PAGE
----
We are living in a great age in which tools for learning and advantages for the pursuance of knowledge are almost unlimited. The stigma that once was upon learning in the mind of many young people when some thought that learning was for "sissies" no longer exists to hinder some from mental growth of which they are capable. It would be a lack of wisdom for young people today to ignore these possibilities for learning about our fellow man, about God and about his creation. All should mentally develop themselves and learn all that they can that will bring about a life of service to God, family, all mankind and self. Plato said, "The granary must be filled before the poor are fed; knowledge must be gained before knowledge is given."

One should understand with such an aim in mind that knowledge is not an end in itself, but it is merely a means to an end of service and usefulness. Wisdom must be developed for one to properly use his knowledge. Correct mental development is going to be closely related to spiritual progress. James says, "if any of you lacketh wisdom, let him ask of God..." (Jas. 1:5). The mental growth patterned after that of Christ will be characterized by the "mind" and disposition of Jesus, as Paul said to "Have this mind in you, which was also in Christ Jesus" (Phil. 2:5). And this properly developed mind will be thinking on "whatsoever things are true, whatsoever things are honorable, whatsoever things are just, whatsoever things are pure, whatsoever things are lovely, whatsoever things are of good report," those things which are virtuous and which are praiseworthy (Phil. 4:8).

III. Socially

Another facet of the, perfect development of Jesus which we observe as our example is that Luke says that Jesus " favor ...with men." To be well liked and respected for good qualities by men is to be desired. It is a mistake to think that a young person who is properly developing has to be some sort of unfriendly, rude, disliked individual. The well-rounded young person need not be such a social failure, and yet he must not and need not compromise with wrong in his social development. He has but to develop the good traits of character based on Bible principles. They should develop themselves socially to be friendly, have a sincere concern for others (as Jesus did), to be polite, to live kindly, to deal honestly and fairly with all and to speak the language of purity and good will. One does not have to dance, pet, park or practice any sort of questionable activity or act of immorality to be popular and socially acceptable. Aside from the perverted exceptions most will respect one of a well-rounded development possessing the qualities of good character. To say the least, such a one will be respected and well liked by those who should really matter.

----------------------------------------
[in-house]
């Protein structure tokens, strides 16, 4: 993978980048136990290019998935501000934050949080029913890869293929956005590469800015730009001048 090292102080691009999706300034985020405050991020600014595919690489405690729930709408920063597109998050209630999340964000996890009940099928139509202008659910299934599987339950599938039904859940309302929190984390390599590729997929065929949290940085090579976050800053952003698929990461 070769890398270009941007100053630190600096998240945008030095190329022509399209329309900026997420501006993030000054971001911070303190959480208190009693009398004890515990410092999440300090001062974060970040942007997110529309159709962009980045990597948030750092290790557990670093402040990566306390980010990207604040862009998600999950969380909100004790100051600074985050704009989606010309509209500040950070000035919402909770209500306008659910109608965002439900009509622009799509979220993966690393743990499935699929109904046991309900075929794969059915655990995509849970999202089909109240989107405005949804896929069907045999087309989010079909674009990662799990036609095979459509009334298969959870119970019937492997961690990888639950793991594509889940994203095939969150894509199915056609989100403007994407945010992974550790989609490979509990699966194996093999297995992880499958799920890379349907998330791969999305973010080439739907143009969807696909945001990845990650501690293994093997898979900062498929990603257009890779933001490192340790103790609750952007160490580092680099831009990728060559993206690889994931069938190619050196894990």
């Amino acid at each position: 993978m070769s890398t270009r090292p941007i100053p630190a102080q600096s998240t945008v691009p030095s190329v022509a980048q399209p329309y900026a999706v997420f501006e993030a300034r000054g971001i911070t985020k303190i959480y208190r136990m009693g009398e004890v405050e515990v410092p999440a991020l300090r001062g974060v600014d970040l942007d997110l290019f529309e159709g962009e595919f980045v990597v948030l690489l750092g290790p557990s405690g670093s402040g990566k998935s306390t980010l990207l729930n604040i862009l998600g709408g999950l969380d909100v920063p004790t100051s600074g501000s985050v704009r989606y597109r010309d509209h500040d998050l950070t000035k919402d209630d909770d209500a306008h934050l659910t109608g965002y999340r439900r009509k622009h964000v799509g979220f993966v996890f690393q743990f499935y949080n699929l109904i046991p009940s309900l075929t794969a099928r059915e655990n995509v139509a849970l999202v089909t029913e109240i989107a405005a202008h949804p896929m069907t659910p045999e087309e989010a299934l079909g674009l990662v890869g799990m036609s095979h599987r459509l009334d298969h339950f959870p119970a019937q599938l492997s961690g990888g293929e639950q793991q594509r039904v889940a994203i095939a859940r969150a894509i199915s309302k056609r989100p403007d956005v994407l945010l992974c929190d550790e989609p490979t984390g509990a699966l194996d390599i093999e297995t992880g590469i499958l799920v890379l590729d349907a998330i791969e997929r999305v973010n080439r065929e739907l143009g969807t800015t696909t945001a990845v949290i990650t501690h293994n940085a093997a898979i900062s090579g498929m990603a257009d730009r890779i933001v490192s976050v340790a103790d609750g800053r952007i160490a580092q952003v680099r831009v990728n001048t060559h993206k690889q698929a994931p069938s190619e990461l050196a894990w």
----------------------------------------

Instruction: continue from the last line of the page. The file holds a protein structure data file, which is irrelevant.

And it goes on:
The building of character is one of the most important things with which a man can occupy himself. True greatness and beauty of life comes from the development of strong character. Most of life and thus character consists of a series of habits. The progressive development is brought about by thoughts which produce acts, acts which bring about habits, habits, which build character, and character which determines destiny. So vitally important then are our thoughts and actions.

Character is not developed to be socially acceptable. One develops character for the benefit of God, society, and self and the individual is then socially acceptable for the most part. The person's own happiness and satisfaction then results. A Chinese proverb wisely states: "One cannot carve rotten wood." Likewise, God can use us and our life can only be as full and happy as we develop our potential.

IV. Spiritually

Foremost in the perfect progress of Jesus it is said by Luke that he "advanced in favor with God." In this advancement, Jesus said, "I must be about my Father's house" ("business"-K.J.V.) (Luke 2:49).

The writer of inspired wisdom says, "Remember thy creator in the days of thy youth, before the evil days come, and the years draw nigh, when thou shalt say, I have no pleasure in them." (Eccl. 12:1) And yet, many young men of age and short of wisdom mistakenly want to "sow their wild oats and then settle down later." The Bible says, "Be not deceived; God is not mocked: for whatsoever a man soweth, that shall he also reap. For he that soweth unto his own flesh shall of the flesh reap corruption..." (Gal. 5:7-8) One of the worst things to reap from such living is the loss of a desire to do right. Some reap a ruined reputation, some a habit of dope addiction or alcoholism and some the problem of an unwanted, illegitimate child. These are the cold, hard facts of life regarding the fruits of such a choice on the part of many young people. Nothing is gained and happiness is lost.

Wiser and happier it would be to choose a life of righteousness rather than wasting God-given time in sin and then near the end of life offer God a worn out hull with a few days of limited service left in it. Spiritual growth, at its best, is too slow and difficult for one to wait late in life to attempt it.

Young people should be challenged by the fact that it takes a stronger person to say no to temptation and evil than it takes for one to say yes to every invitation of the world. Be strong and one will be pleasing to God, will retain his self-respect and will serve better his loved ones and all mankind. Learn early in life to pray, to give to God, to meditate on spiritual things and happiness and usefulness will be yours. The world and the church have a great need for spiritually strong men to serve as good husbands, leaders, elders in the church; and there is a need for women of strength and purity of character to serve as good mothers and wives of church leaders.

Jesus stands as the perfect example for a well rounded development "in wisdom and stature, in favor with God and men." This life of contentment and usefulness stands as a challenge to each parent, each teacher, and each young person. Each individual is a bundle of magnificent possibilities, and it is in the perfect and harmonious development of these that his true life lies.

— 1216 Birch St., Dallas, Oregon